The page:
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COTA HOSTS AMERICA’S RALLYCROSS (ARX) – THE DIRTFISH ARX.

Photos by Clay Olmstead

Events

COTA HOSTS AMERICA’S RALLYCROSS (ARX) – THE DIRTFISH ARX.

Anytime a new racing series comes to the Circuit of the Americas we try and be there. This past weekend was no exception. Despite no air conditioning in my Subaru Outback, 100+ degree temperatures, Saharan Dust in the air and grandstand seats in Turn 15, where there’s no shade until the sun goes down, we gamely made a day of it. We drank $4 plastic bottles of water like they were beer, while wiping sweat off ourselves nonstop.

At one point we even gamely trekked across the pedestrian bridge to attend the driver autograph session, and to see the rally cars being worked on in the pits. Access to the pits was essentially unlimited, which is seldom found at big tracks hosting big events, without (of course) an additional charge and a wristband.

In the pit area there were so many fans lined up for driver autographs that everyone could not get one during the 30-minute allotted time. So, the announcers apologized and invited fans to return to the pits following the podium at the end of the race. Kids loved it. Adults loved it. It was racing as racing is supposed to be. Fun for everyone, drivers and fans alike.

Meanwhile, the legendary F1 track at COTA had been reconfigured to combine dirt track sections of the infield, along with sections of the asphalt F1 track, to yield a Rally course. It wasn’t the smoothest looking race venue, but it did the job.

Subaru Rally Team USA was there. Volkswagen Andretti Rallycross Racing was there, and Loenbro Motorsport’s Ford Focus was there, among other notables. The appropriately named Scott Speed, with VW Andretti Rallycross Racing, took home the 1st-place trophy at the end of the day. Kudos to Scott for driving his bright red Volkswagen Beetle to victory in the six-lap final.

Rallycross cars are equipped with 600bhp engines capable of accelerating from 0-60mph in less than 2 seconds – which is faster than an F1 car. Races are short, lasting only six laps. But there’s no shortage of action in those laps.

Prior to the final races, which occurred just before sundown, there were multiple practice laps and qualifying laps throughout the day. Since the only seating was in the Turn 15 grandstands, everyone had a spectacular view of the entire course. Overall, it was a great experience, but got much better as the day went on, before finally reaching the semi-finals and the final.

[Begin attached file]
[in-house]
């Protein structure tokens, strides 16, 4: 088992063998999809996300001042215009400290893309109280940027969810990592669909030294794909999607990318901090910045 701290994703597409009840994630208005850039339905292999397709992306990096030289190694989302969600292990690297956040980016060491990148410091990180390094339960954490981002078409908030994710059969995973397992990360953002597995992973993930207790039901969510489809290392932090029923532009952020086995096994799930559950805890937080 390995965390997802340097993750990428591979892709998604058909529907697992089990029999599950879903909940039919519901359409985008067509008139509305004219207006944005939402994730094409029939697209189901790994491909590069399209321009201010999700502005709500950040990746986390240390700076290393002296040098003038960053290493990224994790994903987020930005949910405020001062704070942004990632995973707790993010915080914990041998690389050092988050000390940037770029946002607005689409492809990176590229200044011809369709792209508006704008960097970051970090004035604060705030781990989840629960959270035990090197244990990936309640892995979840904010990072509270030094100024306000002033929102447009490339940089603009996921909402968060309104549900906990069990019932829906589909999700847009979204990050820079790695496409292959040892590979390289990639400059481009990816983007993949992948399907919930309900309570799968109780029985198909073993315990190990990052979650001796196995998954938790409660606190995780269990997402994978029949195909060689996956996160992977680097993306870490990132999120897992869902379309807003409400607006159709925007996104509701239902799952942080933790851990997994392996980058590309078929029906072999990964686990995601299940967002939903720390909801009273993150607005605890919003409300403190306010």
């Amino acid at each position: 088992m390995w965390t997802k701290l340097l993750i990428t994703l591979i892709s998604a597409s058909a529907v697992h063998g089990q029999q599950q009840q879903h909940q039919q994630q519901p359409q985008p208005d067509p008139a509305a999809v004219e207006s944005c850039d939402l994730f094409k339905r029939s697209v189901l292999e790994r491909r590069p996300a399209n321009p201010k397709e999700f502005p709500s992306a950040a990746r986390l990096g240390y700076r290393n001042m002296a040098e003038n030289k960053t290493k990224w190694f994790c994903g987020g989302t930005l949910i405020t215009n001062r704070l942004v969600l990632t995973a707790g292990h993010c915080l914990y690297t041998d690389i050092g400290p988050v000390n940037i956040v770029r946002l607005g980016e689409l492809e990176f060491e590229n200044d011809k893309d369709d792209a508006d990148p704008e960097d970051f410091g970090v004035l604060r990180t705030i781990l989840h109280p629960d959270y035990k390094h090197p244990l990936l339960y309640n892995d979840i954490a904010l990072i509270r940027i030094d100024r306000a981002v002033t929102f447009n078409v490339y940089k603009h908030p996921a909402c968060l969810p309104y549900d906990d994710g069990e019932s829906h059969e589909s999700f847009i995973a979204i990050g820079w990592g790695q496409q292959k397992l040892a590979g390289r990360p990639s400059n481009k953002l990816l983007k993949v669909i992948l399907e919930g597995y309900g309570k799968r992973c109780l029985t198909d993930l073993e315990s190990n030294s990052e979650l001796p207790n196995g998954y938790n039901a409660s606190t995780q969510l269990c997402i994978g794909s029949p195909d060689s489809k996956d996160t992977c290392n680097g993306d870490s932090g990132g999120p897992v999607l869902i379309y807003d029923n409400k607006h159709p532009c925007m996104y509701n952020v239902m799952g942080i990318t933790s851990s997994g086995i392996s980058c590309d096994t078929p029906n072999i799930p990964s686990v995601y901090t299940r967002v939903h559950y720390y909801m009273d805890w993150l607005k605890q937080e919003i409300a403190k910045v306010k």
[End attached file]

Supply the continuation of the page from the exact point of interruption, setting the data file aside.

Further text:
The semis brought out the best racing of the day to that point. Racing in primarily 4-car heats, with drivers choosing their best track option between pavement and dirt sections, the corners got crowded fast and the racing got interesting.

And by then, the crowd had grown appreciably. Then in one semi-final heat, several cars tangled – receiving extensive damage to body parts – but it didn’t slow then down much.

Once through the corners, they blasted down the front straightaway, and drifted through the turn at the end on their way to attack the course again, choosing between the shorter dirt section and the longer asphalt route.

Despite the occasional inevitable bump, few penalties were rendered. Cars damaged or stalled on the track were driven or towed to the pits, where damage was repaired in time to make the next heat.

At one point, the crowd was even treated to two airborne cars, side-by-side at the midpoint jump, as each car attempted to gain the lead.

All-in-all, it was worth the heat and the long delays between races, caused by the need to either go out with a safety vehicle and tow a car off the track, or Zamboni the dirt portions of the track in preparation for the next heat.

Several people nearby suggested filling those long gaps between heats with something other than the play-by-play we were hearing through the loudspeakers as the announcers tried to fill the time. Someone even suggested a stage, where impromptu entertainers could perform, while another suggested some other entertainment options to help pass what – at one point – was a 45-minute delay.

Clearly, something has to be done about the dead time between races, since earth movers are not the most exciting thing to watch, unless they have a role in a James Bond movie. But other than the delays we had a great time.

Will we return? And when? The next chance to catch Rallycross at COTA is the FÍA World Rallycross Championship (WORLD RX) presented by Monster Energy. It comes to COTA for the first time over the weekend of September 29th and 30th. Plus, Ludacris will be the featured entertainment on that Saturday night, September 29th. I hope to be there myself. But I also hope to see some cooler temperatures in September.

Tickets to the FÍA World Rallycross Championship (WORLD RX) presented by Monster Energy in September, are available through circuitoftheamericas.com

[Photos by Clay Olmstead]

Alan Pease

Alan Pease is our Central Texas correspondent. He covers state and local government, as well as racing events at the Circuit of the Americas. His articles have appeared in Autoweek, txGarage.com and Automotive News. Prior to joining our staff, Alan produced automotive and motorcycle press introductions for BMW, MINI, Aston Martin, Jaguar and GM. Alan lives in Austin; you can reach him at thelostcolumnist@gmail.com.

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